(Providence, RI) – Caught an interesting exchange involving Narragansett Brewing president, Mark Hellendrung, in the comments section of Craft Beer Cellar’s latest post regarding bringing back Narragansett to shelves. The company decided to pull beers from breweries recently highlighted by the Brewers Association as not being craft breweries but felt that Narragansett qualified as a worthy exception.
Contract brewing does carry a stigma in the industry. Jimmy Carbone, publican of Jimmy’s No. 43, even said on a recent episode of his podcast, Beer Sessions Radio, that whether a beer is contract-brewed is a factor for him in deciding to carry it. He noted that the proliferation of new breweries and beers has necessitated being more selective.
Below is the exchange in which Hellendrung defends contract brewing.
Comment: Yeah, but how much of Narragansett’s beer is actually being brewed by themselves these days? 90% of their sales are lager and light beer, the majority of it contract brewed by Genesee Brewing Company/North American Breweries, which of course is owned by Cervecería Costa Rica S. A., a subsidiary of Florida Ice & Farm Co., which in turn is 25% owned by Heineken. Genesee/NAB also makes J.W. Dundee, Seagram’s Escapes, Mike’s Hard lemonade. Doesn’t sound very “craft” to me. Just because a brewery really wants to be craft doesn’t mean it is.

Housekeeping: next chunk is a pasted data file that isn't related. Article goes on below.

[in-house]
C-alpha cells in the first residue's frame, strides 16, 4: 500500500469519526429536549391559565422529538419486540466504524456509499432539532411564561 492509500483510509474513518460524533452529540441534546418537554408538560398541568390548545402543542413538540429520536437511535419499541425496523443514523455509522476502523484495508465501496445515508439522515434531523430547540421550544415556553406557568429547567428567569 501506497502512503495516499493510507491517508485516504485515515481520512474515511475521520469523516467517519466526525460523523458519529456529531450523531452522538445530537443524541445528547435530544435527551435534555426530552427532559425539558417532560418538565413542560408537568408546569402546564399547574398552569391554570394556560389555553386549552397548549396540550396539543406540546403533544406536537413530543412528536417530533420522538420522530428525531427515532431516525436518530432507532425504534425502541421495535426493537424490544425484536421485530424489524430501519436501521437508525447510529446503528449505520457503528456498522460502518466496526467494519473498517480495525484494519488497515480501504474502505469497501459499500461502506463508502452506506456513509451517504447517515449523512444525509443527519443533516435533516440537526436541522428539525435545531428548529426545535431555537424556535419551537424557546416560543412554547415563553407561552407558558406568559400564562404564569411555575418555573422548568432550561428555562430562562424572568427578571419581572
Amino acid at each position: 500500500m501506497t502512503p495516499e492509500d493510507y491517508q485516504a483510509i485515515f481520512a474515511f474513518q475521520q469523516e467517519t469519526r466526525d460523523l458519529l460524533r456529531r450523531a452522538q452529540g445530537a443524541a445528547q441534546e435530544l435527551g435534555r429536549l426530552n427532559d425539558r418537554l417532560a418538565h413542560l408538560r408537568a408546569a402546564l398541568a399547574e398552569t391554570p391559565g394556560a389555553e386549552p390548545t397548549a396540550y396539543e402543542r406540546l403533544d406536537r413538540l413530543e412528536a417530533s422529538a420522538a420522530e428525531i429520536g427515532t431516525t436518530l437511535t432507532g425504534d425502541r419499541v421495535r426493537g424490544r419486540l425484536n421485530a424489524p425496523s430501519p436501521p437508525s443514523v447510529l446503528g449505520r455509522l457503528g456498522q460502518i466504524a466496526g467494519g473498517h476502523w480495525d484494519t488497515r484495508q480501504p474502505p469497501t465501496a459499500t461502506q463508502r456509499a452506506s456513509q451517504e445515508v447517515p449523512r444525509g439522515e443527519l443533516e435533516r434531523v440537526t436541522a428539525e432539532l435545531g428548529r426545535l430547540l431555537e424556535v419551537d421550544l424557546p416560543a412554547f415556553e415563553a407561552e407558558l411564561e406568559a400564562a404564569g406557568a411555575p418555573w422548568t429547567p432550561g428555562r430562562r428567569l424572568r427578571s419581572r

Hellendrung: I completely respect your opinion and would like to offer two other thoughts on the topic of “contract brewing.” First, there are some fabulous beers out that “contract brew” either all of there beer or some packages (like cans or bombers) because they don’t have the equipment. But just because you use someone else’s equipment, does that really diminish the quality of your beer or the passion that you put into it? Second, we “contract brewed” our Imperial IPA at Buzzard’s Bay Brewery in Westport, MA, as an example of other breweries we work with. This helps pay their bills, keeps their employees working, and is a hell of a lot of fun. I think those are good things.
To hear more from Hellendrung, check out the Narragansett interview with Bloomberg.